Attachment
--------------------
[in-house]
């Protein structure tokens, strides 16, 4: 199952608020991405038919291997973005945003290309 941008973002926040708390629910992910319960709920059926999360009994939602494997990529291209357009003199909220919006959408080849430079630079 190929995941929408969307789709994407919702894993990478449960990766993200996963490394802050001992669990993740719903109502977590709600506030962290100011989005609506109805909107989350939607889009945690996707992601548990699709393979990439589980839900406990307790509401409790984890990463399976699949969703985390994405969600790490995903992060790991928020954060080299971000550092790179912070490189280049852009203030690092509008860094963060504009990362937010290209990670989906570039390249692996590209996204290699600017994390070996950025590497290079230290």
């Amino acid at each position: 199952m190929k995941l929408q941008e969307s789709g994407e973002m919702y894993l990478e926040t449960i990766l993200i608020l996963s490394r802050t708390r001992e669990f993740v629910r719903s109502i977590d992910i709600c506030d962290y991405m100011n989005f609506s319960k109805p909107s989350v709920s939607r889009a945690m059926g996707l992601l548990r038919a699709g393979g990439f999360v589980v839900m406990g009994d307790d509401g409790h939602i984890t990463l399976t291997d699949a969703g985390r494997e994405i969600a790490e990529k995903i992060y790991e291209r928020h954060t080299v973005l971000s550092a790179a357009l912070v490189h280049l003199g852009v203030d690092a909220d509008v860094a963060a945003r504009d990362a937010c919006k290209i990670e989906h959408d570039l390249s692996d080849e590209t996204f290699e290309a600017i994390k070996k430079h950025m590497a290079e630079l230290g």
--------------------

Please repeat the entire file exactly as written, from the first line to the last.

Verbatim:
[in-house]
């Protein structure tokens, strides 16, 4: 199952608020991405038919291997973005945003290309 941008973002926040708390629910992910319960709920059926999360009994939602494997990529291209357009003199909220919006959408080849430079630079 190929995941929408969307789709994407919702894993990478449960990766993200996963490394802050001992669990993740719903109502977590709600506030962290100011989005609506109805909107989350939607889009945690996707992601548990699709393979990439589980839900406990307790509401409790984890990463399976699949969703985390994405969600790490995903992060790991928020954060080299971000550092790179912070490189280049852009203030690092509008860094963060504009990362937010290209990670989906570039390249692996590209996204290699600017994390070996950025590497290079230290």
């Amino acid at each position: 199952m190929k995941l929408q941008e969307s789709g994407e973002m919702y894993l990478e926040t449960i990766l993200i608020l996963s490394r802050t708390r001992e669990f993740v629910r719903s109502i977590d992910i709600c506030d962290y991405m100011n989005f609506s319960k109805p909107s989350v709920s939607r889009a945690m059926g996707l992601l548990r038919a699709g393979g990439f999360v589980v839900m406990g009994d307790d509401g409790h939602i984890t990463l399976t291997d699949a969703g985390r494997e994405i969600a790490e990529k995903i992060y790991e291209r928020h954060t080299v973005l971000s550092a790179a357009l912070v490189h280049l003199g852009v203030d690092a909220d509008v860094a963060a945003r504009d990362a937010c919006k290209i990670e989906h959408d570039l390249s692996d080849e590209t996204f290699e290309a600017i994390k070996k430079h950025m590497a290079e630079l230290g």